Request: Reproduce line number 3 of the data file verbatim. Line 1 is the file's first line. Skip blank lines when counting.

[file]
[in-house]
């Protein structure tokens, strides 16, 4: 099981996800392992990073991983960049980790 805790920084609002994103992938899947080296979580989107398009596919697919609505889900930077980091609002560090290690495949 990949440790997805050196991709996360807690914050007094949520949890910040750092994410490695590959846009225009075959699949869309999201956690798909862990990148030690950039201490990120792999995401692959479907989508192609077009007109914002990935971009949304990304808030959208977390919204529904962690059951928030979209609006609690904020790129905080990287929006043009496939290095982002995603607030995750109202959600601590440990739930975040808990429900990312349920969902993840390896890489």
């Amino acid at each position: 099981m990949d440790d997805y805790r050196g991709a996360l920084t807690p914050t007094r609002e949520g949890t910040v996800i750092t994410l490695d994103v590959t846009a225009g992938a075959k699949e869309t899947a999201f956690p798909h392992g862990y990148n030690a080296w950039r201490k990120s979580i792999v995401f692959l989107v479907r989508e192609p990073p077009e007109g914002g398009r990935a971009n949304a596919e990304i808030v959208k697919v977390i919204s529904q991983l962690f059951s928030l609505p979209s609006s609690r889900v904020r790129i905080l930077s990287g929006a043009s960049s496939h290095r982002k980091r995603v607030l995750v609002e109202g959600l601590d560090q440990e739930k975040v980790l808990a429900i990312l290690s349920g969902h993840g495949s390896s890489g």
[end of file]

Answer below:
């Amino acid at each position: 099981m990949d440790d997805y805790r050196g991709a996360l920084t807690p914050t007094r609002e949520g949890t910040v996800i750092t994410l490695d994103v590959t846009a225009g992938a075959k699949e869309t899947a999201f956690p798909h392992g862990y990148n030690a080296w950039r201490k990120s979580i792999v995401f692959l989107v479907r989508e192609p990073p077009e007109g914002g398009r990935a971009n949304a596919e990304i808030v959208k697919v977390i919204s529904q991983l962690f059951s928030l609505p979209s609006s609690r889900v904020r790129i905080l930077s990287g929006a043009s960049s496939h290095r982002k980091r995603v607030l995750v609002e109202g959600l601590d560090q440990e739930k975040v980790l808990a429900i990312l290690s349920g969902h993840g495949s390896s890489g």